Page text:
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Uganda, why not join the Open Government Partnership?

Beatrice Mugambe |

On 29th May 2013, an African Conference on Open Government Partnership (OGP) took place at Serena Beach Hotel in Mombasa Kenya, under the theme of “Taking OGP Forward in Africa”. The OGP Initiative was started in September 2011, seeking to increase openness in government practices or operations. It calls for open, transparent, accountable, participatory and inclusive governance.  Expected outcomes includes  efficiency, citizen engagement in governance of their societies, increased public trust in government operations and above all effective use of public resources for poverty eradication, economic transformation, peace and harmony among many others. To date Africa can boast of only the original five (5) countries – South Africa, Tanzania, Kenya, Liberia and Ghana being members of OGP. Several others are eligible but seem not to be in a hurry to be counted.

The Pearl of Africa, Uganda, has not joined the OGP. Our Finance Minister, Hon. Maria Kiwanuka attended the launch of initiative in United States, but did not commit her government. May be government is still studying the initiative or is not interested, we are just guessing because it has not made any public pronouncement regarding OGP. But for how long can government remain quiet? The two original East African Community member states have joined but we have not; yet  we are very keen to push for a monetary union and political federation. The integration process would make a lot of sense to citizens in these countries if there are common and harmonised government commitments to promote practices such as openness, transparency and accountability.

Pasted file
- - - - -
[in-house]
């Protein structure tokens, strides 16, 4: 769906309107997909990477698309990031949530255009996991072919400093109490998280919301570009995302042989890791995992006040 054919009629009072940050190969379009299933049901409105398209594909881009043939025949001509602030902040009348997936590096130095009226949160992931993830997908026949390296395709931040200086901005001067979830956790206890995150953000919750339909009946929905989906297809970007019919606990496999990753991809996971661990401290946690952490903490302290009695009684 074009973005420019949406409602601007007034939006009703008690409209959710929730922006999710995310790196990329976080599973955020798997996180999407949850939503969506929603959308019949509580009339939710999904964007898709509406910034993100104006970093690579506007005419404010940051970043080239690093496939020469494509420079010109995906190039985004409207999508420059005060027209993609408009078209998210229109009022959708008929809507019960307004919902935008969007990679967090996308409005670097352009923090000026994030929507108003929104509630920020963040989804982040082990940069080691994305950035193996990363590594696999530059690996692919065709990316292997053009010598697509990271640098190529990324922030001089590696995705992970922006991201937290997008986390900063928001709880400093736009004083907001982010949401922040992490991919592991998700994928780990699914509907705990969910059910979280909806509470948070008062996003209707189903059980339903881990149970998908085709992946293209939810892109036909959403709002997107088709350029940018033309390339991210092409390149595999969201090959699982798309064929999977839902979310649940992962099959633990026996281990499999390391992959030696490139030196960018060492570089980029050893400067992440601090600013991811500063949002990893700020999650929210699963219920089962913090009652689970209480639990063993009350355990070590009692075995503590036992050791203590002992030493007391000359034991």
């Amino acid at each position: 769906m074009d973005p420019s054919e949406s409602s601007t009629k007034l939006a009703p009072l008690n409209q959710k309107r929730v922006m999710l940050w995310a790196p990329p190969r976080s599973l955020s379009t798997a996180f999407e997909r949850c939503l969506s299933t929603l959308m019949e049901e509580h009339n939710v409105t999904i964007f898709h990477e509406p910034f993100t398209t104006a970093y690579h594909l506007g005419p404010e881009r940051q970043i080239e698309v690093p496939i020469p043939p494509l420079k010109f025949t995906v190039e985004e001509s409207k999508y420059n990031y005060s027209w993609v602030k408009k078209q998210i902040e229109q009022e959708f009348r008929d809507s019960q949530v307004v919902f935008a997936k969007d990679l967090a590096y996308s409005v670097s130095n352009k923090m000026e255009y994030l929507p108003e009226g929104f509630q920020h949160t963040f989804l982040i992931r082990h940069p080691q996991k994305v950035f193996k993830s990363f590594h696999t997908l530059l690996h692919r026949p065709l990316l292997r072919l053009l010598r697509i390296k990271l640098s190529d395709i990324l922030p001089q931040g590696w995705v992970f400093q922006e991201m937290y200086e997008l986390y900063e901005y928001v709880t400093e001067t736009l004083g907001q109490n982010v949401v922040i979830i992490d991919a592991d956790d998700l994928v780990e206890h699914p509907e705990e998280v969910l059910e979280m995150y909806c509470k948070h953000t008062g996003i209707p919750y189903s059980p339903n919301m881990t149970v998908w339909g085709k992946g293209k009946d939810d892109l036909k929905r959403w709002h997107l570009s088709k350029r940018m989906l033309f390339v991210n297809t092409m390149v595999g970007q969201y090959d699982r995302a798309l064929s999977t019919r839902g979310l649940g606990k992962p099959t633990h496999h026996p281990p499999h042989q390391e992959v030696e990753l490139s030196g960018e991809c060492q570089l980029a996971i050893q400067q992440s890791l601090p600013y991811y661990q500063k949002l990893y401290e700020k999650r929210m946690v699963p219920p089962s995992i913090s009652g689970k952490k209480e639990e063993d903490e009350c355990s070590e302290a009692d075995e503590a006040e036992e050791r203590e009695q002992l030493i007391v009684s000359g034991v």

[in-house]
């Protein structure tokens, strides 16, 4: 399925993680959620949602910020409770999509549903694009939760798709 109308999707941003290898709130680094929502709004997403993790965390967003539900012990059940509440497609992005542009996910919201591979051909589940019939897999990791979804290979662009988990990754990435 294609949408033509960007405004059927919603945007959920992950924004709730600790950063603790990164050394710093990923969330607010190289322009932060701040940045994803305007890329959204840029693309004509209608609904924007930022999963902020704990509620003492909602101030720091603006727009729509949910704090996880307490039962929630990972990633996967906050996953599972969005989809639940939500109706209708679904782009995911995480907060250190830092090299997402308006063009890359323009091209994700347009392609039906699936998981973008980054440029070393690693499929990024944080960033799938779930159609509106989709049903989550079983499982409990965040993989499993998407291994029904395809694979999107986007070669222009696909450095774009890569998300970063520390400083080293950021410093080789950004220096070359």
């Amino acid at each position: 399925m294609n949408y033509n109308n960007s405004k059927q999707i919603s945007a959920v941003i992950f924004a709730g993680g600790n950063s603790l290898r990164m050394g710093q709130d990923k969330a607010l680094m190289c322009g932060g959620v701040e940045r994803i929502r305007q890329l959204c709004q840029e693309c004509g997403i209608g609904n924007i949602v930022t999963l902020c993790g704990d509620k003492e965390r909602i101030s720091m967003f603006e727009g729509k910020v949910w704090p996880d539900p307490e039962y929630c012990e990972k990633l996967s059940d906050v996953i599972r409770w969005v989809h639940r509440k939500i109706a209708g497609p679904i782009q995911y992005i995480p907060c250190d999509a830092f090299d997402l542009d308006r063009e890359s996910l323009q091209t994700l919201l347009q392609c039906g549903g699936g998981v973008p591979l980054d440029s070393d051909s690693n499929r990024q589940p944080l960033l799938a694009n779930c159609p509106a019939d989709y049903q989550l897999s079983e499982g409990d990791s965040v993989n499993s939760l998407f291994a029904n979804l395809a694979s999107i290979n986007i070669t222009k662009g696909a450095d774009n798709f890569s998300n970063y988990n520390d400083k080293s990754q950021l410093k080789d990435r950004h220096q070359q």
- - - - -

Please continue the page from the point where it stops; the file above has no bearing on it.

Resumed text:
Government of Uganda attendance at the Mombasa meeting is uncertain, especially with the recent cabinet reshuffle. Hon Mary Karooro Okurut, former Minister for Information was listed among the key speakers, though she has moved to Ministry of Gender, Labour and Social Development. Hopefully the incoming minister Hon. Rose Namayanja can find time to attend or delegate. If it is not to express our readiness to join, at least it will demonstrate our interest to learn from others and “may be” promise to join by September/October 2013 annual OGP conference.

In April 2013, at the OGP meeting in London, several countries including Philippines, Argentina, Costa Rica, Finland, Hungary, Australia, Ireland, Trinidad and Tobago are reported to have expressed their interest to join. Besides Ghana, Kenya and Liberia, there were no additional aspiring countries from Africa. While it is not difficult to guess the reasons behind the lukewarm interest of Africa governments in the open government partnership, their inaction should be an issue to worry the citizens in these countries. The leaders cannot be promising to transform their countries, regions and the continent from peasant societies to middle-income and first class nations in the coming 30-50 years, when they are not opening up governance practices. Let the OGP conference in Mombasa register some more names of African countries promising to join OGP, and one of them should be the “Pearl of Africa”.

This blog originally appeared on the Uganda Open Government Platform

Photo credit: “Uganda View +  Butterfly” by Neil Palmer via Flickr.